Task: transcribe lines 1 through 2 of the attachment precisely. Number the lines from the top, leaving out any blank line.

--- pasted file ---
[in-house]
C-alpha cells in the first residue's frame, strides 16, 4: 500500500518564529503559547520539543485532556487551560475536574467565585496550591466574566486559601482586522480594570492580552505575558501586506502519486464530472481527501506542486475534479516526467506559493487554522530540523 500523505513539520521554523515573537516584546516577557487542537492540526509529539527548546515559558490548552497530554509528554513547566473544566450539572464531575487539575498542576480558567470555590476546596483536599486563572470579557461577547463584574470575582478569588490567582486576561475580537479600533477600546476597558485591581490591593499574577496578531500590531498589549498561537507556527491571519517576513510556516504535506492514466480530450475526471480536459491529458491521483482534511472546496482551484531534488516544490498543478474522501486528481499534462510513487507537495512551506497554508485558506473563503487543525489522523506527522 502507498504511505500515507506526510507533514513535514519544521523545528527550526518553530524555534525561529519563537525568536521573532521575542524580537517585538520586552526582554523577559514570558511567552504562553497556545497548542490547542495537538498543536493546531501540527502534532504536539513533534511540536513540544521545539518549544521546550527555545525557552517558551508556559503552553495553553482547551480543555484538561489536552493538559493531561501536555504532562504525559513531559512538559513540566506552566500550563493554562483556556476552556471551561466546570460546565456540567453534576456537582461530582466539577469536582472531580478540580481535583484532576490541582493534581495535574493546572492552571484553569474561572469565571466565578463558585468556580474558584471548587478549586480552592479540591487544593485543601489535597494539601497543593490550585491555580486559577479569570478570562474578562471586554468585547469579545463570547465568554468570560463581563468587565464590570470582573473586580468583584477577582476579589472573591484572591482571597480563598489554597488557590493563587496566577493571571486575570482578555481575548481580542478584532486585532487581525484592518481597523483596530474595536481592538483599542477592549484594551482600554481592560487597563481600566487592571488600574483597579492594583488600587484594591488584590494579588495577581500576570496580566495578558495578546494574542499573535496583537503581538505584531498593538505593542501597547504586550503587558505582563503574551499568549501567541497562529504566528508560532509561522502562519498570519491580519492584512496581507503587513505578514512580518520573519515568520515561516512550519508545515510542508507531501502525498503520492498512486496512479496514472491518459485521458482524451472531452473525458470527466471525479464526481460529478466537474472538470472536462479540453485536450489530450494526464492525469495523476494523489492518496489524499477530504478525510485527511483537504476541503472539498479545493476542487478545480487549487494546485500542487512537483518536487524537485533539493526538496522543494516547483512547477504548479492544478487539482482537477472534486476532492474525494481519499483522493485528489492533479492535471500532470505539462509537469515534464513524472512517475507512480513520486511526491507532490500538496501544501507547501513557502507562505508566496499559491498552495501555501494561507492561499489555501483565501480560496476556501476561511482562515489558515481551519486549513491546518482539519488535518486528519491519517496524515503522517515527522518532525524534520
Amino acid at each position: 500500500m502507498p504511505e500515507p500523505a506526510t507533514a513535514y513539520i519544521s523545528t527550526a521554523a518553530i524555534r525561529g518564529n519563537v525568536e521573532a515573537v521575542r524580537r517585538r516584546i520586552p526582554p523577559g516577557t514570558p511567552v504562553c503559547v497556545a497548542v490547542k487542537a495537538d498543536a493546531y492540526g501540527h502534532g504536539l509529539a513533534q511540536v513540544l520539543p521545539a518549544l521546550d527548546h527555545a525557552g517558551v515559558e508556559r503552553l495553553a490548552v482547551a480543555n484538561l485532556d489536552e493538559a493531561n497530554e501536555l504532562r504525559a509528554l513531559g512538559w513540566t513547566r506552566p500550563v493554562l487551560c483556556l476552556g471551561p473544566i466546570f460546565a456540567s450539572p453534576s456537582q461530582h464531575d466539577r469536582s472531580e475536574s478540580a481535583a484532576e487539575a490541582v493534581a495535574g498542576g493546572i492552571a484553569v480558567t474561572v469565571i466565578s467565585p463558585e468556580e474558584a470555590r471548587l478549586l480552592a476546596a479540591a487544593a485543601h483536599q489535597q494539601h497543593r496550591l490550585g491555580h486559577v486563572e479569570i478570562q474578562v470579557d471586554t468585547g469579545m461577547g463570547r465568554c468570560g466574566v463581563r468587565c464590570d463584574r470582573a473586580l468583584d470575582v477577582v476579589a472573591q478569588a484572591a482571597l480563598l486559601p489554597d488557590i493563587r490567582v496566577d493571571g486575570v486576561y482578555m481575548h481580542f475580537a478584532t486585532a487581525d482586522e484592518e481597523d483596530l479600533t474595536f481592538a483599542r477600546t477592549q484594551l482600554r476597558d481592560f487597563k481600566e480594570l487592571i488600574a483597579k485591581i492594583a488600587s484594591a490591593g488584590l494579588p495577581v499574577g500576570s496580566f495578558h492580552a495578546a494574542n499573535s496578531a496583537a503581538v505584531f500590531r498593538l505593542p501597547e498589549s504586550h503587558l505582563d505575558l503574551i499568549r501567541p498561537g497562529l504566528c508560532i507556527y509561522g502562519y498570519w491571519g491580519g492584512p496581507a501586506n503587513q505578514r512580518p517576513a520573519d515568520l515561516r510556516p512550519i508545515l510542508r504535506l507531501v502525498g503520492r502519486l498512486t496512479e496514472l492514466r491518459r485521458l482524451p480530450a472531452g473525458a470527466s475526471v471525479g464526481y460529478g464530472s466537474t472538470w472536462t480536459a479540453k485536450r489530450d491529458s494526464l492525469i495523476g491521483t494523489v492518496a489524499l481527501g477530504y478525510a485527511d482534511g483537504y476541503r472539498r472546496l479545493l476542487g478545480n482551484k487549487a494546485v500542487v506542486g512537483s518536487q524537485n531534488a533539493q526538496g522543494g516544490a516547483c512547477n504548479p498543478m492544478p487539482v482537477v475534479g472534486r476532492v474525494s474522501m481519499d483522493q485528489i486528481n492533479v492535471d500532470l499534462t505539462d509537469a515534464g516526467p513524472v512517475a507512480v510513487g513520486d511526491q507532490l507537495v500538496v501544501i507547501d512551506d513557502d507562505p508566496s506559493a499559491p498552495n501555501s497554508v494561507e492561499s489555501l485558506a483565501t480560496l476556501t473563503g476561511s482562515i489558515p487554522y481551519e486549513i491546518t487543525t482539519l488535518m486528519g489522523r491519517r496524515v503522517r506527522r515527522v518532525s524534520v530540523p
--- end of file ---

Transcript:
[in-house]
C-alpha cells in the first residue's frame, strides 16, 4: 500500500518564529503559547520539543485532556487551560475536574467565585496550591466574566486559601482586522480594570492580552505575558501586506502519486464530472481527501506542486475534479516526467506559493487554522530540523 500523505513539520521554523515573537516584546516577557487542537492540526509529539527548546515559558490548552497530554509528554513547566473544566450539572464531575487539575498542576480558567470555590476546596483536599486563572470579557461577547463584574470575582478569588490567582486576561475580537479600533477600546476597558485591581490591593499574577496578531500590531498589549498561537507556527491571519517576513510556516504535506492514466480530450475526471480536459491529458491521483482534511472546496482551484531534488516544490498543478474522501486528481499534462510513487507537495512551506497554508485558506473563503487543525489522523506527522 502507498504511505500515507506526510507533514513535514519544521523545528527550526518553530524555534525561529519563537525568536521573532521575542524580537517585538520586552526582554523577559514570558511567552504562553497556545497548542490547542495537538498543536493546531501540527502534532504536539513533534511540536513540544521545539518549544521546550527555545525557552517558551508556559503552553495553553482547551480543555484538561489536552493538559493531561501536555504532562504525559513531559512538559513540566506552566500550563493554562483556556476552556471551561466546570460546565456540567453534576456537582461530582466539577469536582472531580478540580481535583484532576490541582493534581495535574493546572492552571484553569474561572469565571466565578463558585468556580474558584471548587478549586480552592479540591487544593485543601489535597494539601497543593490550585491555580486559577479569570478570562474578562471586554468585547469579545463570547465568554468570560463581563468587565464590570470582573473586580468583584477577582476579589472573591484572591482571597480563598489554597488557590493563587496566577493571571486575570482578555481575548481580542478584532486585532487581525484592518481597523483596530474595536481592538483599542477592549484594551482600554481592560487597563481600566487592571488600574483597579492594583488600587484594591488584590494579588495577581500576570496580566495578558495578546494574542499573535496583537503581538505584531498593538505593542501597547504586550503587558505582563503574551499568549501567541497562529504566528508560532509561522502562519498570519491580519492584512496581507503587513505578514512580518520573519515568520515561516512550519508545515510542508507531501502525498503520492498512486496512479496514472491518459485521458482524451472531452473525458470527466471525479464526481460529478466537474472538470472536462479540453485536450489530450494526464492525469495523476494523489492518496489524499477530504478525510485527511483537504476541503472539498479545493476542487478545480487549487494546485500542487512537483518536487524537485533539493526538496522543494516547483512547477504548479492544478487539482482537477472534486476532492474525494481519499483522493485528489492533479492535471500532470505539462509537469515534464513524472512517475507512480513520486511526491507532490500538496501544501507547501513557502507562505508566496499559491498552495501555501494561507492561499489555501483565501480560496476556501476561511482562515489558515481551519486549513491546518482539519488535518486528519491519517496524515503522517515527522518532525524534520